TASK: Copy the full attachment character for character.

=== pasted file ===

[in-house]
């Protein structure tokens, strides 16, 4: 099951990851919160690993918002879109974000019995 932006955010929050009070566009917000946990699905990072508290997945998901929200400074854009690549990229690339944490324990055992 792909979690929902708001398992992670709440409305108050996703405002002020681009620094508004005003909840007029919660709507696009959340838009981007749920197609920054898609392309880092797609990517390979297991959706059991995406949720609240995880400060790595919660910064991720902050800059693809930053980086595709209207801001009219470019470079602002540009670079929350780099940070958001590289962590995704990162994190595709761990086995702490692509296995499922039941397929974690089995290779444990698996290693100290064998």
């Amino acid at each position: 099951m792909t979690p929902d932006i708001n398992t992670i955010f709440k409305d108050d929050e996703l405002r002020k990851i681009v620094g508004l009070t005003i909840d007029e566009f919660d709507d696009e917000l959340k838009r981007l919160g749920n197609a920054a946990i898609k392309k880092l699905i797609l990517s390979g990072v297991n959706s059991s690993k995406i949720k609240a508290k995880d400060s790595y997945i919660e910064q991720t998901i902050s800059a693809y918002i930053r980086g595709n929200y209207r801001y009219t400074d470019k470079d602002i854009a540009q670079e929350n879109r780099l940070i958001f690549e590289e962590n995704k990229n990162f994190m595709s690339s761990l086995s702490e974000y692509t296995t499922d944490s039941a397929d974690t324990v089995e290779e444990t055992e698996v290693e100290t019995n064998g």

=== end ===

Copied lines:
[in-house]
């Protein structure tokens, strides 16, 4: 099951990851919160690993918002879109974000019995 932006955010929050009070566009917000946990699905990072508290997945998901929200400074854009690549990229690339944490324990055992 792909979690929902708001398992992670709440409305108050996703405002002020681009620094508004005003909840007029919660709507696009959340838009981007749920197609920054898609392309880092797609990517390979297991959706059991995406949720609240995880400060790595919660910064991720902050800059693809930053980086595709209207801001009219470019470079602002540009670079929350780099940070958001590289962590995704990162994190595709761990086995702490692509296995499922039941397929974690089995290779444990698996290693100290064998």
């Amino acid at each position: 099951m792909t979690p929902d932006i708001n398992t992670i955010f709440k409305d108050d929050e996703l405002r002020k990851i681009v620094g508004l009070t005003i909840d007029e566009f919660d709507d696009e917000l959340k838009r981007l919160g749920n197609a920054a946990i898609k392309k880092l699905i797609l990517s390979g990072v297991n959706s059991s690993k995406i949720k609240a508290k995880d400060s790595y997945i919660e910064q991720t998901i902050s800059a693809y918002i930053r980086g595709n929200y209207r801001y009219t400074d470019k470079d602002i854009a540009q670079e929350n879109r780099l940070i958001f690549e590289e962590n995704k990229n990162f994190m595709s690339s761990l086995s702490e974000y692509t296995t499922d944490s039941a397929d974690t324990v089995e290779e444990t055992e698996v290693e100290t019995n064998g």